Goldman Sachs names new investment banking chiefs in Europe

Goldman Sachs has promoted two long-serving dealmakers to head up its investment banking unit in Europe, the latest changes at the top of a Wall Street bank in London as they compete for top spot in the region. The bank has named Anthony Gutman and Gonzalo García as co-heads of […]

Goldman Sachs has promoted two long-serving dealmakers to head up its investment banking unit in Europe, the latest changes at the top of a Wall Street bank in London as they compete for top spot in the region.

The bank has named Anthony Gutman and Gonzalo García as co-heads of its investment banking division in Europe, the Middle East and Africa, according to an internal memo on 15 September seen by Financial News.

It is a newly-created position and follows the departure of Marc Nachmann, Goldman’s former co-global co-head of investment banking, who relocated from London to New York to co-head its securities unit in September last year.

García, a 21-year Goldman veteran, is currently co-head of Latin America, co-head of global natural resources and head of its investment banking division for Latin America.

Meanwhile, Gutman, who has been a partner at the bank since 2012, is global co-head of investment banking services and co-head of UK investment banking.

“Gonzalo and Anthony will work closely with us and Wolfgang Fink, chief executive officer of Goldman Sachs Bank Europe, and the various country, industry and product heads in Emea to advance our leading client franchise, expand our client footprint, promote cross-divisional cooperation and drive our continued success across the region,” the memo from Gregg Lemkau and Dan Dees, co-heads of Goldman’s investment banking division, said.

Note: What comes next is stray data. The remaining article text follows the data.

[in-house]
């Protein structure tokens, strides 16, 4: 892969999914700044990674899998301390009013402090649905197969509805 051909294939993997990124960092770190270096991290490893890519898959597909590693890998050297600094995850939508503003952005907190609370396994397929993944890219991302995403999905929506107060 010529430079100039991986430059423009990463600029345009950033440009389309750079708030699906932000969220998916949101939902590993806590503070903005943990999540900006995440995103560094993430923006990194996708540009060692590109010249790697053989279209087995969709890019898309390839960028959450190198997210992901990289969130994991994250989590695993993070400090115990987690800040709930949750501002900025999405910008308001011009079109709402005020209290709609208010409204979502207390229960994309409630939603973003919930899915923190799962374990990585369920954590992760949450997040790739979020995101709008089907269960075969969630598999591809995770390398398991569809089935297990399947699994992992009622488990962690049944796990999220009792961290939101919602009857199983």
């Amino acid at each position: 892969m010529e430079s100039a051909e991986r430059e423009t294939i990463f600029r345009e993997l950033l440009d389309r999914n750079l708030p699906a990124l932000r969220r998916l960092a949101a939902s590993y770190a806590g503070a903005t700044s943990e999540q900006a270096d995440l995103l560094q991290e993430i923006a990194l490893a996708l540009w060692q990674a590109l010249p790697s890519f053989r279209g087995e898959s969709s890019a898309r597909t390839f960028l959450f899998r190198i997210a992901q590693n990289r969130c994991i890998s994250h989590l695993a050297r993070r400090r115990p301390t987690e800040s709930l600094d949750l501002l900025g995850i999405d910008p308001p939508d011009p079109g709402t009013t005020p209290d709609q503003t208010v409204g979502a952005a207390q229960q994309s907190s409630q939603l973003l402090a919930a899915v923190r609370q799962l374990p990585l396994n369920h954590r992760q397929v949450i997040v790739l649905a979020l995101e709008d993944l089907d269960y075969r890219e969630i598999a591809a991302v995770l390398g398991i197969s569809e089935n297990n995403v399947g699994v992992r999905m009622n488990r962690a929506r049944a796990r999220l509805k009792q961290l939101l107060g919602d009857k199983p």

The changes at the top at Goldman come as Wall Street banks have reshaped the leadership of their investment banks over the past year in an increasingly competitive European market.

In February, JPMorgan promoted swathes of dealmakers as part of an overhaul of its investment bank, naming new leaders in Europe and a group of senior rainmakers in vice chair positions to bring in big transactions from important clients.

Daniel Pinto, who runs JPMorgan’s investment bank, told Financial News in January that the lender would not be able to increase its share of global fees — currently around 9% — forever.

He said: “There are more banks on M&A, equity and debt deals than previously, so I don’t know if 9% is the maximum you can have, or if it’s 10%, but growth gets harder from here.”

To contact the author of this story with feedback or news, email Paul Clarke

Next Post

Analysis: Oregon Ducks firmly in mix for nation’s No. 1 football prospect

I was wrong. I guess that’s as good a place to start as any. A few months ago, I said Korey Foreman, not J.T. Tuimoloau, was the five-star defensive line recruit Oregon Ducks fans would be monitoring. At the time, Foreman had Oregon among his top schools and Tuimoloau looked […]